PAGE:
Legal Title - Life Interest Trusts - First Death

Scenario - Husband and Wife owned property as tenants in common. H died (2017) and his Will leaves estate to Wife absolutely.

Property Value £345k and legal title has standard Form A restriction.

No Grant has been obtained by previous solicitors. The small liquid assets of Husband have been dealt with. Family are desperate not to apply for a Grant.

Surviving spouse could appoint a second trustee at point of sale to overreach the Form A restriction . Law of Property Act confirms the order of appointment would revert to the trustees appointed under the Will of the Husband. Wife has prepared LPAs appointing son and grandson as her Property & Affairs attorneys. What would happen if prior to sale Wife lost capacity. Her share could be sold by her attorneys but we still have an unresolved share held in trust.

However, the Form A restriction remains and surviving spouse is minded to sell the property and move into a warden assisted property ( considerable financial downsize).

Consideration has now turned as to the need for a Grant - to transfer deceased’s share in the property into the names of the Trustees as per his Will.


Submit RX1 and Form DJP to Land Registry seeking the removal of deceased as proprietor, removal of Form A restriction and inclusion of following restriction:

“No disposition by the Proprietor of the registered estate is to be registered unless one or more of them makes a Statutory Declaration or Statement of Truth or their conveyancer gives a Certificate that the disposition is in accordance with the Will of XYZ dated ABC or some variation thereof referred to in the Declaration, Statement or Certificate.”

I welcome and reads thoughts or processes when dealing with first death scenarios and life interest trust wills.

Daniel Boyle
Brethertons Solicitors LLP

If H left all to W, as you say, then there is no life interest trust. the executors can assent the half share to the wife and the form A restriction can be removed leaving the wife as the sole owner.

Simon Northcott

Why are the family “desperate not to apply for a grant”? Are the likely costs involved so great as to outweigh the other costs considerations and, or concerns?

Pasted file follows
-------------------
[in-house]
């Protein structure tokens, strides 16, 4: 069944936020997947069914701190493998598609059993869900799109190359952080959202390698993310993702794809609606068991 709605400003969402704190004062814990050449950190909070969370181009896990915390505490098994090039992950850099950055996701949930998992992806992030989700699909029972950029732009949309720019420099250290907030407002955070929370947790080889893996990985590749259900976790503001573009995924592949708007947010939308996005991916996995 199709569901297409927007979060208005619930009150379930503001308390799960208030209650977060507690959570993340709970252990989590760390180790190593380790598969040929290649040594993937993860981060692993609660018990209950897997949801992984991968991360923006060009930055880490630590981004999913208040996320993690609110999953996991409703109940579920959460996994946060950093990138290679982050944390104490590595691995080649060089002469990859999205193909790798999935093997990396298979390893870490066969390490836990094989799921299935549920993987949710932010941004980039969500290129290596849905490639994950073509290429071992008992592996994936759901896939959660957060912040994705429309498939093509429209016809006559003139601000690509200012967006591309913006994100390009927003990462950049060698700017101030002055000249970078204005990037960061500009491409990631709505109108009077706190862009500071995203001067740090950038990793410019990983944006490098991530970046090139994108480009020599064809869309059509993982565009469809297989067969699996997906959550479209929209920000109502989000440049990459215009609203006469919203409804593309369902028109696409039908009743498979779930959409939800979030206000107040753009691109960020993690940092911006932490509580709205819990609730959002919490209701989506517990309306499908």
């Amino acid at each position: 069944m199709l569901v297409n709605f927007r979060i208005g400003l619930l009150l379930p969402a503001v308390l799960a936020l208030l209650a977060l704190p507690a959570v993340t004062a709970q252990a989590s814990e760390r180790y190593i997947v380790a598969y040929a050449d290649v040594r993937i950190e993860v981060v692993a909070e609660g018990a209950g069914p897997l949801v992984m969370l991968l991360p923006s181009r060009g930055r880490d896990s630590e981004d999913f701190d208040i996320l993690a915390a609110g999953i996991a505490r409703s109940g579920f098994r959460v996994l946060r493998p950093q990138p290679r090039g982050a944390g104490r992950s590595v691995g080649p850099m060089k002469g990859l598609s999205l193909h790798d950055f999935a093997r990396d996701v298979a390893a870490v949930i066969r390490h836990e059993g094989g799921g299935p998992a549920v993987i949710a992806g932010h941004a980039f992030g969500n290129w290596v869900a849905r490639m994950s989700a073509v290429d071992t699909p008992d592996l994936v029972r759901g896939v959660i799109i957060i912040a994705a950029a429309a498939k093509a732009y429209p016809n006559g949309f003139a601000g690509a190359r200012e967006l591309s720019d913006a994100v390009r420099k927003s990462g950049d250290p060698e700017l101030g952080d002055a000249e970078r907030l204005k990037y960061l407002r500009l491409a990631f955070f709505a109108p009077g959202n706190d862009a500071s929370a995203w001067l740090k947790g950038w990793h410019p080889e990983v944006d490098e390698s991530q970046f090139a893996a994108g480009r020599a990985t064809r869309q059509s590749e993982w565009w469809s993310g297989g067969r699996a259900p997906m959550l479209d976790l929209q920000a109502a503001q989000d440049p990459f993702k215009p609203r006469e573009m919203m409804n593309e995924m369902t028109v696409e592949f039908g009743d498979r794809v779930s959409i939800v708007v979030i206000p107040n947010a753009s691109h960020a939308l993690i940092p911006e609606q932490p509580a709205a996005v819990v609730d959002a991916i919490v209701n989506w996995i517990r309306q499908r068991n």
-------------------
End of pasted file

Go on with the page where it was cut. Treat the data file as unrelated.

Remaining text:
Whilst I would favour the family taking a grant and making a formal assent, which makes the whole situation transparent, I understand that the procedure using RX1 and the DJP form is relatively straightforward.

However, if there is any doubt as to the widow’s capacity to make the declarations required, it might be preferable to obtain the grant.

(I query the reference to transferring the deceased’s interest to the trustees of the will, if the widow is given the property absolutely)

Paul Saunders

Thank you all for comments. Apologies for not confirming Will creates a life interest in surviving spouses favour for remainder of life (limited to the property).
Daniel Boyle
Brethertons Solicitors LLP

This is a situation I come across regularly. It seems entirely possible for H&W’s to own a property as TIC and create Life Interest Trusts on first death. Legal ownership of the property vests in the survivor who can appoint new Trustees of the property. This could be the Trustees named in the Will of the first to die despite the fact they don’t have a Grant. On death of the second spouse, legal ownership is with the appointed Trustees who then sell and distribute.

From a conveyancing perspective this makes it perfectly possible for H&W’s to pass a property on following their deaths without the need for a Grant in either estate.

I always advise the Trustees of the first to die to take out a Grant to confirm the validity of the Will and the Trust contained in it. This helps protect the Trustees of the first to die in any future dealings with the Trust property.

Justin Wallace
Brewer Harding & Rowe